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P.H. Brown and H. Hu

We have demonstrated that boron (B) is freely phloem mobile in a number of crop species and we predict that B will be mobile in all species that transport polyols (mannitol, sorbitol, dulcitol). This finding directly contradicts accepted dogma and profoundly influences the diagnosis and management of B in almond, apple, apricot, cherry, pear, peach, plum, prune, celery, and other species. In the majority plants, B moves in the xylem with the transpiration stream. Once B enters the leaf, it remains there with little or no redistribution. As a result, there is always a decreasing concentration gradient of B from old to young leaves and B toxicity symptoms always occurs in the old leaves first, typically exhibiting tip and margin burn. In species in which B is mobile, these symptoms do not occur. When almond, peach, and plum were exposed to high B in the growth medium, the predominant site of B accumulation was fruit, young stems and apical meristems. As a consequence, the earliest symptoms of B toxicity in species in which B is phloem mobile are observed in the young shoot meristems and fruits. Foliar application of 10B isotope demonstrates that B is readily transported to neighboring fruits and buds of almond, apple, and nectarine. In apple seedlings, plant B requirements can be fully satisfied solely by foliar application to a few mature leaves. This strongly suggest that foliar B applications can be used as an efficient means for B fertilization in Malus, Prunus, and Pyrus species. Details of the studies and their implications for B management will be discussed.

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Scot H. Hulbert, Gongshe Hu, and Jeff A. Drake

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Patrick H. Brown, Hening Hu, and Rawia El-Mntaium

Excessive soil and water boron (B) occur widely in California, often in conjunction with high soil salinity. Descriptions of the symptoms of B toxicity and quantification of its impact on Prunus species are not available. In these experiments we describe the impact of high B and saline conditions on uptake, distribution and growth depression in almond, peach, plum and peach/almond hybrid rootstocks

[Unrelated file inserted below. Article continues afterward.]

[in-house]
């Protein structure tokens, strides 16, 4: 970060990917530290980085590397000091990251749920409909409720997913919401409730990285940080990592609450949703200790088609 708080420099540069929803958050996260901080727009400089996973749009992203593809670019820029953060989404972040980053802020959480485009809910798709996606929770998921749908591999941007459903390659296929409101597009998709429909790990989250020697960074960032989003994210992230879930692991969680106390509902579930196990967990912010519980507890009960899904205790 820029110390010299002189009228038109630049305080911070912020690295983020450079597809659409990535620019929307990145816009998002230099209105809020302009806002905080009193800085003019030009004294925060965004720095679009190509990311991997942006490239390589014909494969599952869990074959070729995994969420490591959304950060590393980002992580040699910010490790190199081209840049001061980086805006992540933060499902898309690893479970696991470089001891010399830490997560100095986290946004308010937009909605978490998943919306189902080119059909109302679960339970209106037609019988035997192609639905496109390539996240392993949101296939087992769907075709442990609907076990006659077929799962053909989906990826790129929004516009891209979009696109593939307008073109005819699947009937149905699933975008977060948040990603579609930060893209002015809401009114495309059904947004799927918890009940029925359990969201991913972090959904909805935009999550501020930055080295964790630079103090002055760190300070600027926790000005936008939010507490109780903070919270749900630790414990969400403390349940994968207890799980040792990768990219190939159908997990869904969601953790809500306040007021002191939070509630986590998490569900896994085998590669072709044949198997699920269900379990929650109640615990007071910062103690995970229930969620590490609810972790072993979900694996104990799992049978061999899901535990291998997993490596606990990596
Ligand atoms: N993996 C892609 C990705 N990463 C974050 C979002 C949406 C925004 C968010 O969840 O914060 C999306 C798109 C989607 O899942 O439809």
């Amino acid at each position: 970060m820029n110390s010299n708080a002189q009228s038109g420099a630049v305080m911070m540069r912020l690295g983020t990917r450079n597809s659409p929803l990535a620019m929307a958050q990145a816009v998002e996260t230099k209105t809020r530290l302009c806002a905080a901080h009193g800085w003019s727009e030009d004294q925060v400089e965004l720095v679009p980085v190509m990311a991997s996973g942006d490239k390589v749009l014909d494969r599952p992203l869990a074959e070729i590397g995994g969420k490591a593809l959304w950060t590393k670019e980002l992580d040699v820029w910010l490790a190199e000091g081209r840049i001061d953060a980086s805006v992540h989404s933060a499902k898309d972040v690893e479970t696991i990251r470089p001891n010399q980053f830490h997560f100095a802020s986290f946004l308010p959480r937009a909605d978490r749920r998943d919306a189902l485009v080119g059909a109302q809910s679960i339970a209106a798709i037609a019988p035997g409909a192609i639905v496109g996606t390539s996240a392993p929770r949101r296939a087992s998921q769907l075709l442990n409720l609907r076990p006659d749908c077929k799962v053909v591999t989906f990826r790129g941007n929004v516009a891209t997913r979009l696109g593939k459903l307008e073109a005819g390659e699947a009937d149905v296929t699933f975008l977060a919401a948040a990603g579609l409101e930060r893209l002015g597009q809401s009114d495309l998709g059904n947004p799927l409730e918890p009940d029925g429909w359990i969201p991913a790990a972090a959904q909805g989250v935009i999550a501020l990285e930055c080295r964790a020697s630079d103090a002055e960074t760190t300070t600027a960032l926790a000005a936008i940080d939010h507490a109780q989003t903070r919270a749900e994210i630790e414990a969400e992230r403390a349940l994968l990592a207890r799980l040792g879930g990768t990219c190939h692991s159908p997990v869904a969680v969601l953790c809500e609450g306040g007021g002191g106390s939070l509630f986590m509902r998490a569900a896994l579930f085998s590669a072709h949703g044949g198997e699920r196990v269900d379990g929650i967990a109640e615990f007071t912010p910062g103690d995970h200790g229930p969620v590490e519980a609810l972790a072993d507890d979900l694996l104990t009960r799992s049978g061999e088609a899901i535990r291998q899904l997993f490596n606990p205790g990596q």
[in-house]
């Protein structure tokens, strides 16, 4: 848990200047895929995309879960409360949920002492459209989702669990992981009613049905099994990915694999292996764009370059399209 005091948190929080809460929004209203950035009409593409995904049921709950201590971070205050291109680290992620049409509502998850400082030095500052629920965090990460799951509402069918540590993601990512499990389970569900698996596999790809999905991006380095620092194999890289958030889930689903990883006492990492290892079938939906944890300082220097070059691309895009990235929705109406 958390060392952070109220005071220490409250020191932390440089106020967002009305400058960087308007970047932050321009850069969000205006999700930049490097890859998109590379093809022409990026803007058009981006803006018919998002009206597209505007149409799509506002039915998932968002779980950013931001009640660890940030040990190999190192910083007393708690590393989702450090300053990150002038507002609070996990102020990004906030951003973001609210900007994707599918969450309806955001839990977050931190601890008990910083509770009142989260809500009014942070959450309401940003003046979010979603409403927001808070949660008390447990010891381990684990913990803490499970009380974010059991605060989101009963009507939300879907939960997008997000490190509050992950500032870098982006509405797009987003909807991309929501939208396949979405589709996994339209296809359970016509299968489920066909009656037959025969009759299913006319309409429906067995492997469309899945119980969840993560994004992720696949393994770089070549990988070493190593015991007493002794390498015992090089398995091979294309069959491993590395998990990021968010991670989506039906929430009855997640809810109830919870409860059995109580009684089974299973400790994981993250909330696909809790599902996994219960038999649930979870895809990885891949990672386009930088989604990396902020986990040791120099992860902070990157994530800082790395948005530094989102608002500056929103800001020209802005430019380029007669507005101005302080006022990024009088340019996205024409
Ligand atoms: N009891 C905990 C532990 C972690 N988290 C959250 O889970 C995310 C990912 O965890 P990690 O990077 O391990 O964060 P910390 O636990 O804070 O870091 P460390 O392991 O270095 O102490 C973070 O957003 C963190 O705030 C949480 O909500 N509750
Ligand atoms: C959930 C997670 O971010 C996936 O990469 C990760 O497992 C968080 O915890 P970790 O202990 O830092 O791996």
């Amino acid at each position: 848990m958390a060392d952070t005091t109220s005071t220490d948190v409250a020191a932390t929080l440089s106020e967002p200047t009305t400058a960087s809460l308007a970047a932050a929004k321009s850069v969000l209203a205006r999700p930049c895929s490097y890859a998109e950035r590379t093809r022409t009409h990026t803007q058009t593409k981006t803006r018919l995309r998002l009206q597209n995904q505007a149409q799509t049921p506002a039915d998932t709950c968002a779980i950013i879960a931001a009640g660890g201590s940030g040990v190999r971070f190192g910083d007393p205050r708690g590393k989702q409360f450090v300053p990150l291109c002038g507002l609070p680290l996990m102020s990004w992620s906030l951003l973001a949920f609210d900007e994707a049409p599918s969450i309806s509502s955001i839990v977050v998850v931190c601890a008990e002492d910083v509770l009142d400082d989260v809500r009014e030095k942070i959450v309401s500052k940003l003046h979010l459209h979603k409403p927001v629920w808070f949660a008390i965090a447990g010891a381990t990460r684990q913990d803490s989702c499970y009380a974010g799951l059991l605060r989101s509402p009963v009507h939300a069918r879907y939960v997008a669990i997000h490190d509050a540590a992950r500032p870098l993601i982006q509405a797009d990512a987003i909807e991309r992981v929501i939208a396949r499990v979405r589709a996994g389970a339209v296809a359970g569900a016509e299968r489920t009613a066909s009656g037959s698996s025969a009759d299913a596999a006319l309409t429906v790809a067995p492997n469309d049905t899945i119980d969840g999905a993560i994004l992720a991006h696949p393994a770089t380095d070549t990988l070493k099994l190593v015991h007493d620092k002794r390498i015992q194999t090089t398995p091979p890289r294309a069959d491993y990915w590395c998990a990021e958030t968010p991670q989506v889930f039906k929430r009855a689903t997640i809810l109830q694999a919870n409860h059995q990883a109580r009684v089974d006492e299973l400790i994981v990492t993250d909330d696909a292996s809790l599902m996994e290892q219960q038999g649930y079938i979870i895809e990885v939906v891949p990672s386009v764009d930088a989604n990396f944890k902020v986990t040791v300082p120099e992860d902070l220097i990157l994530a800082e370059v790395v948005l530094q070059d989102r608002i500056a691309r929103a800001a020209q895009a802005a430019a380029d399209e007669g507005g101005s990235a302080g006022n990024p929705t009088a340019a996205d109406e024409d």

A series of experiments are described that indicate an important additive effect of B on sensitivity of Prunus species to salinity. Boron concentrations in excess of lppm in the irrigation solution, significantly impair plant growth under moderate (non-limiting) salinity conditions and lead to plant death at higher salinity levels. Symptoms of B toxicity in Prunus include stem necrosis and vascular occlusion. Unlike most other species, B does not appear to accumulate in the leaf margins and leaf symptoms are generally not observed. Differences in sensitivity of a range of Prunus species to B toxicity are described.

Initial results suggest that differences in rootstock sensitivity to B and salinity are the result of differential uptkake and partitioning of B, Na and Cl within the plant.

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Patrick H. Brown, Hening Hu, and Warren G. Roberts

The phloem mobility of boron (B) in plants varies dramatically among species. Variations in phloem B mobility occur as a consequence of the presence of sugar alcohols (polyols) in some species but not in others, and these differences in phloem B mobility profoundly affect the expression of B toxicity symptoms. Twenty-four species including common ornamental species varying in sugar alcohol content, were selected to test their response to B toxicity. Species that do not produce sugar alcohols exhibited previously described B toxicity symptoms that include accumulation of high concentrations of B in, and burning of, the tip and margin of old leaves. In the sugar-alcohol-producing species these symptoms were absent, and B toxicity was expressed as meristematic dieback and an accumulation of B in apical tissues. These symptoms have not previously been associated with B toxicity in these species and hence may have been frequently misdiagnosed.

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Clyde W. Fraisse, Zhengjun Hu, and Eric H. Simonne